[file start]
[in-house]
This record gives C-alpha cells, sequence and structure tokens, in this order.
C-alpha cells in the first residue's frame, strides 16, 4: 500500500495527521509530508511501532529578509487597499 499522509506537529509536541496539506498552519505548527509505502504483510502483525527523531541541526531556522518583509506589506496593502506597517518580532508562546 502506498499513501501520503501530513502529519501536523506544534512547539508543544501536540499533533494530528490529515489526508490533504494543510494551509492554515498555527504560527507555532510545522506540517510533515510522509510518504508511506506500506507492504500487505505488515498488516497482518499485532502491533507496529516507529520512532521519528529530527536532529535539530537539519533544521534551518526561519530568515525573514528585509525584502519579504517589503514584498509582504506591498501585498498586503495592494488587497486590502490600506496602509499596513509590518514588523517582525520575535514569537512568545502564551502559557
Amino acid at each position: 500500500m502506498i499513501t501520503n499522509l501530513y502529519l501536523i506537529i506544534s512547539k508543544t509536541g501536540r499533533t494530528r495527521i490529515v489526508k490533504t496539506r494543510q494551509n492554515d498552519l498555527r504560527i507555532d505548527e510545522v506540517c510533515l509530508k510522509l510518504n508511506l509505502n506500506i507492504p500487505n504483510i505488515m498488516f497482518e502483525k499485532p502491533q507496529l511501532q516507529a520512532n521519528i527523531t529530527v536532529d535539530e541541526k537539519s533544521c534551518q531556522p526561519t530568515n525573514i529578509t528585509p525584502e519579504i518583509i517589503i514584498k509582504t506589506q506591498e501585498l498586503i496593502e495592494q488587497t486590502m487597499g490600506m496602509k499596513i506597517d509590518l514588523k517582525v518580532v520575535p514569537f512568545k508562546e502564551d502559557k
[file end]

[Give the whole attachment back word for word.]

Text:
[in-house]
This record gives C-alpha cells, sequence and structure tokens, in this order.
C-alpha cells in the first residue's frame, strides 16, 4: 500500500495527521509530508511501532529578509487597499 499522509506537529509536541496539506498552519505548527509505502504483510502483525527523531541541526531556522518583509506589506496593502506597517518580532508562546 502506498499513501501520503501530513502529519501536523506544534512547539508543544501536540499533533494530528490529515489526508490533504494543510494551509492554515498555527504560527507555532510545522506540517510533515510522509510518504508511506506500506507492504500487505505488515498488516497482518499485532502491533507496529516507529520512532521519528529530527536532529535539530537539519533544521534551518526561519530568515525573514528585509525584502519579504517589503514584498509582504506591498501585498498586503495592494488587497486590502490600506496602509499596513509590518514588523517582525520575535514569537512568545502564551502559557
Amino acid at each position: 500500500m502506498i499513501t501520503n499522509l501530513y502529519l501536523i506537529i506544534s512547539k508543544t509536541g501536540r499533533t494530528r495527521i490529515v489526508k490533504t496539506r494543510q494551509n492554515d498552519l498555527r504560527i507555532d505548527e510545522v506540517c510533515l509530508k510522509l510518504n508511506l509505502n506500506i507492504p500487505n504483510i505488515m498488516f497482518e502483525k499485532p502491533q507496529l511501532q516507529a520512532n521519528i527523531t529530527v536532529d535539530e541541526k537539519s533544521c534551518q531556522p526561519t530568515n525573514i529578509t528585509p525584502e519579504i518583509i517589503i514584498k509582504t506589506q506591498e501585498l498586503i496593502e495592494q488587497t486590502m487597499g490600506m496602509k499596513i506597517d509590518l514588523k517582525v518580532v520575535p514569537f512568545k508562546e502564551d502559557k